The VPN held an important role in the evolution of the internet, and for decades has supported businesses in securing their networks. VPNs have been used by businesses and individuals across the globe, but now the tide is turning. As technology advancements are made, a plague of malicious individuals follow closely behind, seeking out the weak and exploiting any vulnerability they find. Over time, criminals have been able to identify and manipulate security flaws found in technology, and VPNs are no exception.
Security flaws have been found in several areas of VPNs, including open ports. Further, network admins are often made to choose between broad network access policies or the more restrictive options without sufficient flexibility or control. Neither option is particularly favored, and both could leave the system vulnerable to attack.
New tech is entering the ring
Recent years have witnessed huge advancements in network technologies, with new challengers to the well-established VPNs. The biggest contender in the opposing corner is zero trust network access (ZTNA). With its “authenticate, then trust” approach (compared to VPNs’ trust of IP addresses), ZTNA is becoming an increasingly mainstream choice among businesses.
High levels of account takeovers and credential theft are leaving traditional VPN systems vulnerable, forcing businesses to look to alternative approaches. On top of this, most VPNs remain connected to hardware which is challenging and costly to scale to keep up with business developments.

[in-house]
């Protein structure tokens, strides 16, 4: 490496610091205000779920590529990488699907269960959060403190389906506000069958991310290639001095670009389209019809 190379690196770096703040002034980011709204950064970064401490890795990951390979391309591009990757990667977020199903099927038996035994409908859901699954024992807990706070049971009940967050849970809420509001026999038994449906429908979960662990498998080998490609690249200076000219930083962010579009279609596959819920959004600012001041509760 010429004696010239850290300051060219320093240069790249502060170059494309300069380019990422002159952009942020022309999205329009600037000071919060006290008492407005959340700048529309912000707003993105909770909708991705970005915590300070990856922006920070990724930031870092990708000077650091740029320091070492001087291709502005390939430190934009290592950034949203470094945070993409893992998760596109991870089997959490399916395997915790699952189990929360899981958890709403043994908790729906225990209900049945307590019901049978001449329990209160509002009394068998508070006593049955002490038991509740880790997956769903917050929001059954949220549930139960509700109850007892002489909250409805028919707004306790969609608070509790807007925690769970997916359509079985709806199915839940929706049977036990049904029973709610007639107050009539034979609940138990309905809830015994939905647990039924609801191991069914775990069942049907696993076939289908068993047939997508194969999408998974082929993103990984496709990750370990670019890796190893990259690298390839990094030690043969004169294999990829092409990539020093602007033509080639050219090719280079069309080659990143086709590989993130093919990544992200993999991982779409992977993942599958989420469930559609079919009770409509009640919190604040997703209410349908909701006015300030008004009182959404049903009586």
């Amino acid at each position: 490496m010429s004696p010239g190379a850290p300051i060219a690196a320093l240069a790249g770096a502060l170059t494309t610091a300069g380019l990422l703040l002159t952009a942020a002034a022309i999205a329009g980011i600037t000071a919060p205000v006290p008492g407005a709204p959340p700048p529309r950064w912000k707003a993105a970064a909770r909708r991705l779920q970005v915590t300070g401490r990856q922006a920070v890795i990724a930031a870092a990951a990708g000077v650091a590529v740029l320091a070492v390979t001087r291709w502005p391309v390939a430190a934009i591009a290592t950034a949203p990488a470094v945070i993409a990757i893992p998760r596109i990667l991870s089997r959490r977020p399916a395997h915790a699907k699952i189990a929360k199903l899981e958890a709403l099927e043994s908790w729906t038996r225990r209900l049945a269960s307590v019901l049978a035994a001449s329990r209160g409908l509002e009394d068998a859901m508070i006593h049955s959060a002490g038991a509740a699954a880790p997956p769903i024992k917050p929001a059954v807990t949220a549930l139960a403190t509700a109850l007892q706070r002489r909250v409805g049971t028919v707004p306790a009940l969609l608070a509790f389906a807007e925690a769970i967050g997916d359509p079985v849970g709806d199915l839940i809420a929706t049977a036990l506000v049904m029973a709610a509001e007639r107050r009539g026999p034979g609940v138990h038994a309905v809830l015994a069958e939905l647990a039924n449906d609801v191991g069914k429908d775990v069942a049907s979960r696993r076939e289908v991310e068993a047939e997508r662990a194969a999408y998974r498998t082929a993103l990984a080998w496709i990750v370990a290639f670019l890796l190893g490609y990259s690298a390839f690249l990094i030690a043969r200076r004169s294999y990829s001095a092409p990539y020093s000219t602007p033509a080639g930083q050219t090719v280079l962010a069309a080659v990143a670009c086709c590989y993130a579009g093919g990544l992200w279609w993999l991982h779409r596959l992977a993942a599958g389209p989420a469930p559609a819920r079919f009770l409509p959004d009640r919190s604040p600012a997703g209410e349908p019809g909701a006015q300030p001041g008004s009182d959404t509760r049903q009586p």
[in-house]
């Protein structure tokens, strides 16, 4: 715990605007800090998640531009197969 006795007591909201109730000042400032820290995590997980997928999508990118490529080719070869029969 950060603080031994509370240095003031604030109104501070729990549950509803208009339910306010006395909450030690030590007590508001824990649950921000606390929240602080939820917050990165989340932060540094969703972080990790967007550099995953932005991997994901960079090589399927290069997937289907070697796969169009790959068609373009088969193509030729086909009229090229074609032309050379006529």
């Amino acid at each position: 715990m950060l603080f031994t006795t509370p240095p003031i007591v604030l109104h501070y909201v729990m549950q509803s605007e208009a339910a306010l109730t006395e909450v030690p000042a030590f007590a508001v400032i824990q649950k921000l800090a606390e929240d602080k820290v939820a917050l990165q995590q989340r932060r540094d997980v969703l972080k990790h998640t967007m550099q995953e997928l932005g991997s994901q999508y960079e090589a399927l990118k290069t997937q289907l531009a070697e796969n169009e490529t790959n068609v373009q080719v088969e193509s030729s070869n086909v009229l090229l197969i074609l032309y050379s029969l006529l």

ZTNA is designed to close the gaps left by outdated technology that no longer protects businesses from the evolving tools and techniques used by modern cybercriminals. It is founded on the concept that all users are suspicious until they prove otherwise through verification.
The shift from VPN to ZTNA does not have to be a complicated one. Businesses can achieve this in a small number of steps. The hardest part of the journey is making the first move, and kickstarting the transition; after that, it should be smooth sailing.
1. Look at what you have now
Step one – refamiliarize yourself with your current VPN landscape. It will be harder to implement replacement technology if you don’t fully understand what it is you’re replacing. A comprehensive VPN baseline assessment will do the job, providing an overview of the organization’s technology stack and how the VPN fits in to it. This step is crucial to understanding how future changes will impact the business, both short and long-term. Some companies choose to conduct smaller, “test” rollouts of the new technology to witness the impacts first-hand before going business wide.
2. Building a step-by-step plan
Now that you have mapped out your current system, it’s time to plan your journey forwards. Organizations often look to cloud access as a priority, especially because ZTNA has the capabilities to manage privileges across several cloud environments independently. This is particularly important for teams working remotely and having to access data from different cloud locations, as well as third party businesses that require remote access. ZTNA enables organizations to grant this level of access without endangering the business network.